CO2 emissions together with other greenhouse gasses are a driving force behind climate change. For that reason, we often discuss reducing CO2 emissions as part of our strategy for managing climate change and meeting sustainability-related goals. Despite ambitious actions by governments and private organizations, however, emissions reductions aren’t happening fast enough. In some sectors, CO2 emissions are actually increasing. This leads to questions: What more can we do to accelerate reduction of carbon emissions? Could we, for example, turn problematic CO2 emissions into a valuable resource instead?
In fact, this is possible. Carbon Capture and Utilization (CCU) is the focus of intensive research and innovation around the world. Here are four key benefits to using captured – and ideally biogenic – CO2 as a raw material:
1. Carbon circularity
The link between increasing levels of CO2 and climate change has long been known, with industrial and commercial processes – especially the burning of fossil fuels – releasing CO2 emissions on a large scale. Over time, increasing emissions paired with deforestation has led to a rise in the concentration of atmospheric CO2, contributing to Earth’s greenhouse effect and catalyzing global climate change. Emitted CO2 has traditionally been treated as a form of waste, but because of CCU technology, it has acquired increasing economic value. With the implementation of carbon capture, the amount of CO2 released into the atmosphere can be decreased, and along with many other solutions, this will contribute to a slower rate of planetary warming and give us a better chance of managing our changing climate.
2. Reduced emissions in transportation
One of the most important applications for recycled CO2 is Power-to-X (PtX) technology, where “power” refers to renewable electricity and “X” refers to a range of products.
The PtX process is aiming to utilize carbon dioxide emissions, preferably from renewable sources, together with green hydrogen to produce fuels and raw materials for the petrochemical industry that can be used in existing infrastructure.
This is important because transportation is the source of around 25% of global greenhouse gas (GHG) emissions, presenting a major obstacle to reaching our climate goals. Reducing emissions across the board requires large-scale decarbonization of transportation, and along with other solutions, Power-to-X will play a key role. Combined with electrification, renewable and other more sustainable fuels including those made with CO2 and green hydrogen (eFuels) have the potential to replace up to 50% of fossil fuels in mobility by 2040 (IEA World Energy Outlook 2019).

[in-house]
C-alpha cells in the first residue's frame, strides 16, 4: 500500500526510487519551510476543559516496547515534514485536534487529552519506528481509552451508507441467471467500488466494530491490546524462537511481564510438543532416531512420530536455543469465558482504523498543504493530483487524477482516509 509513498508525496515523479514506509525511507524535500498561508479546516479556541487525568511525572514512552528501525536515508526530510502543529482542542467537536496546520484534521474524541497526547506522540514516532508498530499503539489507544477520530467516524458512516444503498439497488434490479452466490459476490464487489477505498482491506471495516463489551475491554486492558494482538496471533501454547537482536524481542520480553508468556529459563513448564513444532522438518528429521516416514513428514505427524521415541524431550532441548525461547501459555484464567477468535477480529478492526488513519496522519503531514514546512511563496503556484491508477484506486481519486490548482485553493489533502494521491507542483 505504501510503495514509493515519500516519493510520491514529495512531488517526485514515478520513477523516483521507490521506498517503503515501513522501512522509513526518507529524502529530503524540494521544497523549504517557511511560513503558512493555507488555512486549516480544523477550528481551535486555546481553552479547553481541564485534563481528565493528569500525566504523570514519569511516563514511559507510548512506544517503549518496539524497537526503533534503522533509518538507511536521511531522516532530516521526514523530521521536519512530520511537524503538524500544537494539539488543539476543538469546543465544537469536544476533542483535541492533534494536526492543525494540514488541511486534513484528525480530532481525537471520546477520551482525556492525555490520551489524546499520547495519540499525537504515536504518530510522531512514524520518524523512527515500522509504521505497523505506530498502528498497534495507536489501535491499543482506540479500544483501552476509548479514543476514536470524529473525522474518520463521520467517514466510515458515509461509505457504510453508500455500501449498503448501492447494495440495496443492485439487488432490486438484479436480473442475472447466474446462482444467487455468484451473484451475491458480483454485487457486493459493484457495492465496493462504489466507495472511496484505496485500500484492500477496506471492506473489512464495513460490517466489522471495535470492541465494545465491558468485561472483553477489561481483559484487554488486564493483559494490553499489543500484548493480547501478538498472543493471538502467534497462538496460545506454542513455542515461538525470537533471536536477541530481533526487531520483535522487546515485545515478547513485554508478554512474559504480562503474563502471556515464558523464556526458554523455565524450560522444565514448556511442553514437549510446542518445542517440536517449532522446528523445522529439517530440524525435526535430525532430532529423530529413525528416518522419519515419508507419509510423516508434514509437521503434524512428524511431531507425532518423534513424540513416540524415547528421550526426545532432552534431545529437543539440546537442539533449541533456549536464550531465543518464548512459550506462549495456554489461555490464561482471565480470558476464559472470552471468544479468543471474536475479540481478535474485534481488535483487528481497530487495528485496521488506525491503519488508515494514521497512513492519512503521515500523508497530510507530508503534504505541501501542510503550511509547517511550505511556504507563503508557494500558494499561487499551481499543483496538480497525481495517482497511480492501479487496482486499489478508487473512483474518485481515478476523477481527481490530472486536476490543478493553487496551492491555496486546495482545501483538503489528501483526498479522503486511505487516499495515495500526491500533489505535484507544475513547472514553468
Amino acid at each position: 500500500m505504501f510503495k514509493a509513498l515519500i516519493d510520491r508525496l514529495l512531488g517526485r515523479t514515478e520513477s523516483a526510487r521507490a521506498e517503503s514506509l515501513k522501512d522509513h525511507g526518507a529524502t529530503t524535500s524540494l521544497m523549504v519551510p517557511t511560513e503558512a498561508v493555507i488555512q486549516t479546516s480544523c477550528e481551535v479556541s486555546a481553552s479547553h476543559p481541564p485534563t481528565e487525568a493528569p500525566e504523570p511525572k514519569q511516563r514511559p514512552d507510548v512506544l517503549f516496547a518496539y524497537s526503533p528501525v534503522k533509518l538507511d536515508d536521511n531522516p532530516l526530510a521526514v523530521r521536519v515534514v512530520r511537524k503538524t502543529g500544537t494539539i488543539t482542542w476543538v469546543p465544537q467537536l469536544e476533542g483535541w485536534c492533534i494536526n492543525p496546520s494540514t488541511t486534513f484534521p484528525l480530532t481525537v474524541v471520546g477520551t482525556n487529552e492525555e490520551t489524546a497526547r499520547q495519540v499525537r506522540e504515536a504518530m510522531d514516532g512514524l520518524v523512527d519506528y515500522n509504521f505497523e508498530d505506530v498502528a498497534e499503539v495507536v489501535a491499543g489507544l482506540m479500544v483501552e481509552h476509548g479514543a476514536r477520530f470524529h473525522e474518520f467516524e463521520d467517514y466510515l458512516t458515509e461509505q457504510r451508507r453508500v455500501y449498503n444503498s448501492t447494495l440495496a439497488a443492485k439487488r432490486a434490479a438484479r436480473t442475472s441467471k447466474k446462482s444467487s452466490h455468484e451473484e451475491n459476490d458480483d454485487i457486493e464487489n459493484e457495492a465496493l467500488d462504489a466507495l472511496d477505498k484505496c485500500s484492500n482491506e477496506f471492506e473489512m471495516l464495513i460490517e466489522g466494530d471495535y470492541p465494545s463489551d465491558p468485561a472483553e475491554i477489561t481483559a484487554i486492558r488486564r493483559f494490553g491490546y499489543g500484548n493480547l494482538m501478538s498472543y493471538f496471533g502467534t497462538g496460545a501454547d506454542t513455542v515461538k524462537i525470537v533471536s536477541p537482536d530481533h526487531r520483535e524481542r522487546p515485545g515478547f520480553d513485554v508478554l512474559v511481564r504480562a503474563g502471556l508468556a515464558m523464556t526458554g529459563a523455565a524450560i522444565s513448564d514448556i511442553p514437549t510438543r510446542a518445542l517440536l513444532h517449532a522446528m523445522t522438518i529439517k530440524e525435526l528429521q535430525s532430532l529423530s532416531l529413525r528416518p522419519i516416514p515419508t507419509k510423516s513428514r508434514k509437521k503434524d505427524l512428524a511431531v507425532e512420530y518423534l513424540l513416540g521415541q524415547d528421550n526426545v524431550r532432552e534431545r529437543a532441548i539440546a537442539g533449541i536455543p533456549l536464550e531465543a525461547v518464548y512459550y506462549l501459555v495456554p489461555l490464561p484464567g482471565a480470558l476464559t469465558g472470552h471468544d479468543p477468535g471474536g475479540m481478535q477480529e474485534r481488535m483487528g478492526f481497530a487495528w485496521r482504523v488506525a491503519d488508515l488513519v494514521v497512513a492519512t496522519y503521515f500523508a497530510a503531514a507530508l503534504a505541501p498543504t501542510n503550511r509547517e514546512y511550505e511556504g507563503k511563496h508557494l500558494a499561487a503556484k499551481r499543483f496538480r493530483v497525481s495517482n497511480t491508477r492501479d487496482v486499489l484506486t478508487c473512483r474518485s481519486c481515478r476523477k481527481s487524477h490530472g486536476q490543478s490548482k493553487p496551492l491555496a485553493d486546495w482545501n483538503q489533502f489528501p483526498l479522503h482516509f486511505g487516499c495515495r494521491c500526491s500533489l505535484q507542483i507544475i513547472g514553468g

3. More sustainable products
Is it possible to close the carbon cycle by using part of the emitted carbon dioxide for industrial production? Yes, it's possible!
Although the ability to produce renewable fuels known as eFuels is an important application of CCU, it is far from the only one. In addition to these types of renewable fuels, hydrocarbons, synthesized from captured CO2 and renewable hydrogen, are similar in chemical composition to those from fossil oil and serve as a raw material in the petrochemical industry, for example, in the production of mattress foam, flooring, automotive parts, insulation, and more.
The scale on which these applications take place can vary, but all are instrumental in our journey toward a circular economy and sustainable society.
4. Increased energy security
In a context where the world’s energy system has been massively disrupted, the world is looking for new pathways to reduce its reliance on fossil fuels as well as accelerating the transition towards renewable energy sources.
Whether in transportation or manufacturing, captured CO2 is contributing to defossilizing the global economy and contributing to the reduction of the use of fossil oil by unlocking the potential of new raw material sources. In practice, it means CCU-based fuels and raw materials are playing a crucial role in decreasing our dependence on fossil energy resources, including coal, crude oil and natural gas.
Challenges and future prospects
Harnessing the power of CO2 as a raw material certainly presents challenges. For example, the sources from which we capture CO2 must be both sustainable, preferably biogenic or non-avoidable CO2 emissions from industrial sources, and economically viable.
However, as we progress toward our climate goals, every solution for reducing carbon emissions will be needed. And, as in the case of CO2, sometimes those solutions can be found in the very problems we face. Through innovation, partnership, and continued efforts, we can bring about a more sustainable future for ourselves and our planet.